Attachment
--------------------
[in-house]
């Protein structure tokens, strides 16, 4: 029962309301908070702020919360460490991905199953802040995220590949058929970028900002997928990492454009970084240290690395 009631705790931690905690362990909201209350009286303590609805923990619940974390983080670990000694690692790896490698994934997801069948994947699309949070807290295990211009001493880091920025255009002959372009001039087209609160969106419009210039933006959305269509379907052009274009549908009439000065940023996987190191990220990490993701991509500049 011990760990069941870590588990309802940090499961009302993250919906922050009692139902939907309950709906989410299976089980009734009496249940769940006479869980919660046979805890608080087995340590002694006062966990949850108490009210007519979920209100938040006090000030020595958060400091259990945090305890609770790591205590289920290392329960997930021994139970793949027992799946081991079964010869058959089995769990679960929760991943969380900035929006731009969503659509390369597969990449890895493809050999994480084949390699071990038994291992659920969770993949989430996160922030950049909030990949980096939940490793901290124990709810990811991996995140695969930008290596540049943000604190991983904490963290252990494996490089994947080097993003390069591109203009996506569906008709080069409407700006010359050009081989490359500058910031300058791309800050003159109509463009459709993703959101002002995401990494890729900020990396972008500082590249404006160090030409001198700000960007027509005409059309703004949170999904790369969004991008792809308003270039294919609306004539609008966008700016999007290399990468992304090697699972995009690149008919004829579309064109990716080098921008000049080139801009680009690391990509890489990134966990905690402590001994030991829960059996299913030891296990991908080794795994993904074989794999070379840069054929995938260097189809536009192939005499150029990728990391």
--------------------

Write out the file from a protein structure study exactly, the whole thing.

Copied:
[in-house]
């Protein structure tokens, strides 16, 4: 029962309301908070702020919360460490991905199953802040995220590949058929970028900002997928990492454009970084240290690395 009631705790931690905690362990909201209350009286303590609805923990619940974390983080670990000694690692790896490698994934997801069948994947699309949070807290295990211009001493880091920025255009002959372009001039087209609160969106419009210039933006959305269509379907052009274009549908009439000065940023996987190191990220990490993701991509500049 011990760990069941870590588990309802940090499961009302993250919906922050009692139902939907309950709906989410299976089980009734009496249940769940006479869980919660046979805890608080087995340590002694006062966990949850108490009210007519979920209100938040006090000030020595958060400091259990945090305890609770790591205590289920290392329960997930021994139970793949027992799946081991079964010869058959089995769990679960929760991943969380900035929006731009969503659509390369597969990449890895493809050999994480084949390699071990038994291992659920969770993949989430996160922030950049909030990949980096939940490793901290124990709810990811991996995140695969930008290596540049943000604190991983904490963290252990494996490089994947080097993003390069591109203009996506569906008709080069409407700006010359050009081989490359500058910031300058791309800050003159109509463009459709993703959101002002995401990494890729900020990396972008500082590249404006160090030409001198700000960007027509005409059309703004949170999904790369969004991008792809308003270039294919609306004539609008966008700016999007290399990468992304090697699972995009690149008919004829579309064109990716080098921008000049080139801009680009690391990509890489990134966990905690402590001994030991829960059996299913030891296990991908080794795994993904074989794999070379840069054929995938260097189809536009192939005499150029990728990391």